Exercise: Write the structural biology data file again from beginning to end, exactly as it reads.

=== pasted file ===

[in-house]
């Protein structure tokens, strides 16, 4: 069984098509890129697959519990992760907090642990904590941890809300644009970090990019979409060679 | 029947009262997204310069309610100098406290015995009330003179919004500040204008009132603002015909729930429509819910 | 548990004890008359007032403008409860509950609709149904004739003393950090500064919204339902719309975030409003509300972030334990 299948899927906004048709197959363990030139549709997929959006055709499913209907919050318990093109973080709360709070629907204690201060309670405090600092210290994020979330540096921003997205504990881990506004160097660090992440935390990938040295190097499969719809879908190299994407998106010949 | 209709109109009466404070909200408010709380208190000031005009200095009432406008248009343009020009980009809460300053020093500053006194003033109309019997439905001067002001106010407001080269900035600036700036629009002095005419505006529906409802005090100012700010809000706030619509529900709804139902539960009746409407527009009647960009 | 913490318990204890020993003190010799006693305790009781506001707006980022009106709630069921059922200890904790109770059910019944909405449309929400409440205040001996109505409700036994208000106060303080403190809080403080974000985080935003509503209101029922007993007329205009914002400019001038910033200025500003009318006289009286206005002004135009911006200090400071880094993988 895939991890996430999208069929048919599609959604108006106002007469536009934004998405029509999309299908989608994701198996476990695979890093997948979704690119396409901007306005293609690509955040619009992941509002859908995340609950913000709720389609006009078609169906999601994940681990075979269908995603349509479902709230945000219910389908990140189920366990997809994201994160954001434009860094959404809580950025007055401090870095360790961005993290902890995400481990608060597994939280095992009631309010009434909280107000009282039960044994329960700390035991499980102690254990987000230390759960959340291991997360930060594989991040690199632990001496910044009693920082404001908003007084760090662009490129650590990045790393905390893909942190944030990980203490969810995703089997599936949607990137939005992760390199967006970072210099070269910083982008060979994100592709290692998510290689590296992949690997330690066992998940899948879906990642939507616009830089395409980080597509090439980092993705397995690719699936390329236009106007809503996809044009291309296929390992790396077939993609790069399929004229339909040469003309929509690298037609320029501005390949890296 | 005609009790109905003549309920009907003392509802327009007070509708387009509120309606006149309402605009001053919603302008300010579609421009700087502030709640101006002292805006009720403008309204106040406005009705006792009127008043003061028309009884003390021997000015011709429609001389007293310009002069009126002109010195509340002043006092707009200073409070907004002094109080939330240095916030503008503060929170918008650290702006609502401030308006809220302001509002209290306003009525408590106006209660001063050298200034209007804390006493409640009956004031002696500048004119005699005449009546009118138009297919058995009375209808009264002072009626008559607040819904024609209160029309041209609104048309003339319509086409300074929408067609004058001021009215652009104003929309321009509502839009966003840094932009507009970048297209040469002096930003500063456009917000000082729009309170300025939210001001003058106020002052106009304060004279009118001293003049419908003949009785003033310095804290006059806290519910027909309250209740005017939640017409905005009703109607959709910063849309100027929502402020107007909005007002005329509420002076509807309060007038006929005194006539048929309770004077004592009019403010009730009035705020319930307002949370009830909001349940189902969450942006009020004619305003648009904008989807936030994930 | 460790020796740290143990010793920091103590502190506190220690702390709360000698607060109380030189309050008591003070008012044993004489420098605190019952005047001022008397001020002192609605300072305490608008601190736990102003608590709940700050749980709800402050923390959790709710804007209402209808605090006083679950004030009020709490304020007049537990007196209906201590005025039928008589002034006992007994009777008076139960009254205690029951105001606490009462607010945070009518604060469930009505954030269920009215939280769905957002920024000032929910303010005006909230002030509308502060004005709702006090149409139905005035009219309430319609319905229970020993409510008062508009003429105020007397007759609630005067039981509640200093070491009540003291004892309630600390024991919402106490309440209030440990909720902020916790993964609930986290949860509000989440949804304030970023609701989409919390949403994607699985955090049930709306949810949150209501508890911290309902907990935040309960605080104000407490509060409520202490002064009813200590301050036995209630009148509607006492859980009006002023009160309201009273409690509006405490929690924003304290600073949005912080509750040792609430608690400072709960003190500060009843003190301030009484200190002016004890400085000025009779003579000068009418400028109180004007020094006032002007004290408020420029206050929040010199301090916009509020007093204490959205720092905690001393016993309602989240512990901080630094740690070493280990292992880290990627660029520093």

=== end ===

[in-house]
């Protein structure tokens, strides 16, 4: 069984098509890129697959519990992760907090642990904590941890809300644009970090990019979409060679 | 029947009262997204310069309610100098406290015995009330003179919004500040204008009132603002015909729930429509819910 | 548990004890008359007032403008409860509950609709149904004739003393950090500064919204339902719309975030409003509300972030334990 299948899927906004048709197959363990030139549709997929959006055709499913209907919050318990093109973080709360709070629907204690201060309670405090600092210290994020979330540096921003997205504990881990506004160097660090992440935390990938040295190097499969719809879908190299994407998106010949 | 209709109109009466404070909200408010709380208190000031005009200095009432406008248009343009020009980009809460300053020093500053006194003033109309019997439905001067002001106010407001080269900035600036700036629009002095005419505006529906409802005090100012700010809000706030619509529900709804139902539960009746409407527009009647960009 | 913490318990204890020993003190010799006693305790009781506001707006980022009106709630069921059922200890904790109770059910019944909405449309929400409440205040001996109505409700036994208000106060303080403190809080403080974000985080935003509503209101029922007993007329205009914002400019001038910033200025500003009318006289009286206005002004135009911006200090400071880094993988 895939991890996430999208069929048919599609959604108006106002007469536009934004998405029509999309299908989608994701198996476990695979890093997948979704690119396409901007306005293609690509955040619009992941509002859908995340609950913000709720389609006009078609169906999601994940681990075979269908995603349509479902709230945000219910389908990140189920366990997809994201994160954001434009860094959404809580950025007055401090870095360790961005993290902890995400481990608060597994939280095992009631309010009434909280107000009282039960044994329960700390035991499980102690254990987000230390759960959340291991997360930060594989991040690199632990001496910044009693920082404001908003007084760090662009490129650590990045790393905390893909942190944030990980203490969810995703089997599936949607990137939005992760390199967006970072210099070269910083982008060979994100592709290692998510290689590296992949690997330690066992998940899948879906990642939507616009830089395409980080597509090439980092993705397995690719699936390329236009106007809503996809044009291309296929390992790396077939993609790069399929004229339909040469003309929509690298037609320029501005390949890296 | 005609009790109905003549309920009907003392509802327009007070509708387009509120309606006149309402605009001053919603302008300010579609421009700087502030709640101006002292805006009720403008309204106040406005009705006792009127008043003061028309009884003390021997000015011709429609001389007293310009002069009126002109010195509340002043006092707009200073409070907004002094109080939330240095916030503008503060929170918008650290702006609502401030308006809220302001509002209290306003009525408590106006209660001063050298200034209007804390006493409640009956004031002696500048004119005699005449009546009118138009297919058995009375209808009264002072009626008559607040819904024609209160029309041209609104048309003339319509086409300074929408067609004058001021009215652009104003929309321009509502839009966003840094932009507009970048297209040469002096930003500063456009917000000082729009309170300025939210001001003058106020002052106009304060004279009118001293003049419908003949009785003033310095804290006059806290519910027909309250209740005017939640017409905005009703109607959709910063849309100027929502402020107007909005007002005329509420002076509807309060007038006929005194006539048929309770004077004592009019403010009730009035705020319930307002949370009830909001349940189902969450942006009020004619305003648009904008989807936030994930 | 460790020796740290143990010793920091103590502190506190220690702390709360000698607060109380030189309050008591003070008012044993004489420098605190019952005047001022008397001020002192609605300072305490608008601190736990102003608590709940700050749980709800402050923390959790709710804007209402209808605090006083679950004030009020709490304020007049537990007196209906201590005025039928008589002034006992007994009777008076139960009254205690029951105001606490009462607010945070009518604060469930009505954030269920009215939280769905957002920024000032929910303010005006909230002030509308502060004005709702006090149409139905005035009219309430319609319905229970020993409510008062508009003429105020007397007759609630005067039981509640200093070491009540003291004892309630600390024991919402106490309440209030440990909720902020916790993964609930986290949860509000989440949804304030970023609701989409919390949403994607699985955090049930709306949810949150209501508890911290309902907990935040309960605080104000407490509060409520202490002064009813200590301050036995209630009148509607006492859980009006002023009160309201009273409690509006405490929690924003304290600073949005912080509750040792609430608690400072709960003190500060009843003190301030009484200190002016004890400085000025009779003579000068009418400028109180004007020094006032002007004290408020420029206050929040010199301090916009509020007093204490959205720092905690001393016993309602989240512990901080630094740690070493280990292992880290990627660029520093």